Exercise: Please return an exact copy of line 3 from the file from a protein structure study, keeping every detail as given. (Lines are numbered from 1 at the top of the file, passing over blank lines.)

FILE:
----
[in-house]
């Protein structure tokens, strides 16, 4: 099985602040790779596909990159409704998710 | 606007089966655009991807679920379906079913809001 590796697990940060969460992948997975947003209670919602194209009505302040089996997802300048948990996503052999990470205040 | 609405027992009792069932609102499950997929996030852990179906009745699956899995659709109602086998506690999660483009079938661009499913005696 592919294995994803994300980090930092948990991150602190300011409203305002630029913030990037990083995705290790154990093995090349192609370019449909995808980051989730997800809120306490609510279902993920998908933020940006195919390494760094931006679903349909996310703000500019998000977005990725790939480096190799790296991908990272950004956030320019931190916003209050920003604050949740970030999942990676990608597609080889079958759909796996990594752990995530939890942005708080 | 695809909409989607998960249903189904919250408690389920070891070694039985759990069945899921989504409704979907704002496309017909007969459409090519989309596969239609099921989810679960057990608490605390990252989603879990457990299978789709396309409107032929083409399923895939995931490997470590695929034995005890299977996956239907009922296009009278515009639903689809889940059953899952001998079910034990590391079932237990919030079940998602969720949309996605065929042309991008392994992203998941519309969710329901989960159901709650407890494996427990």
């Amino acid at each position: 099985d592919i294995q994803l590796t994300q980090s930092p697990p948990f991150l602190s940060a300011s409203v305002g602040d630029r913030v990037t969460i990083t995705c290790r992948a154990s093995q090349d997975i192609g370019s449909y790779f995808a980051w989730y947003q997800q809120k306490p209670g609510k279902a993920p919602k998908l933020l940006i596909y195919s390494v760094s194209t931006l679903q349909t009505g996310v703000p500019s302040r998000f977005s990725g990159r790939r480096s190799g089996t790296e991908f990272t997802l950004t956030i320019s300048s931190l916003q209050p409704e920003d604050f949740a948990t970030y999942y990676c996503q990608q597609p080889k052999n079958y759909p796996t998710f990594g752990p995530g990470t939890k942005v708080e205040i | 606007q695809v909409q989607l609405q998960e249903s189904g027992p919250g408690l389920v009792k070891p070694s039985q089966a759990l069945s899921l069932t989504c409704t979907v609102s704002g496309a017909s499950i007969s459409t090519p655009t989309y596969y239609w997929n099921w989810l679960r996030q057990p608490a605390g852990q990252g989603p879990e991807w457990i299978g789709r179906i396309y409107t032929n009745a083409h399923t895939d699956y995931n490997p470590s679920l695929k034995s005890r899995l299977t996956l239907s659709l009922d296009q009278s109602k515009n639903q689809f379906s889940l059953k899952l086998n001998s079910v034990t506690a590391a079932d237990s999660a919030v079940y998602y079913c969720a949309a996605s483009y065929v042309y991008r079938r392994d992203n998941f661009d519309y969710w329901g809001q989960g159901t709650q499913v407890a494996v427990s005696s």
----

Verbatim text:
């Amino acid at each position: 099985d592919i294995q994803l590796t994300q980090s930092p697990p948990f991150l602190s940060a300011s409203v305002g602040d630029r913030v990037t969460i990083t995705c290790r992948a154990s093995q090349d997975i192609g370019s449909y790779f995808a980051w989730y947003q997800q809120k306490p209670g609510k279902a993920p919602k998908l933020l940006i596909y195919s390494v760094s194209t931006l679903q349909t009505g996310v703000p500019s302040r998000f977005s990725g990159r790939r480096s190799g089996t790296e991908f990272t997802l950004t956030i320019s300048s931190l916003q209050p409704e920003d604050f949740a948990t970030y999942y990676c996503q990608q597609p080889k052999n079958y759909p796996t998710f990594g752990p995530g990470t939890k942005v708080e205040i | 606007q695809v909409q989607l609405q998960e249903s189904g027992p919250g408690l389920v009792k070891p070694s039985q089966a759990l069945s899921l069932t989504c409704t979907v609102s704002g496309a017909s499950i007969s459409t090519p655009t989309y596969y239609w997929n099921w989810l679960r996030q057990p608490a605390g852990q990252g989603p879990e991807w457990i299978g789709r179906i396309y409107t032929n009745a083409h399923t895939d699956y995931n490997p470590s679920l695929k034995s005890r899995l299977t996956l239907s659709l009922d296009q009278s109602k515009n639903q689809f379906s889940l059953k899952l086998n001998s079910v034990t506690a590391a079932d237990s999660a919030v079940y998602y079913c969720a949309a996605s483009y065929v042309y991008r079938r392994d992203n998941f661009d519309y969710w329901g809001q989960g159901t709650q499913v407890a494996v427990s005696s």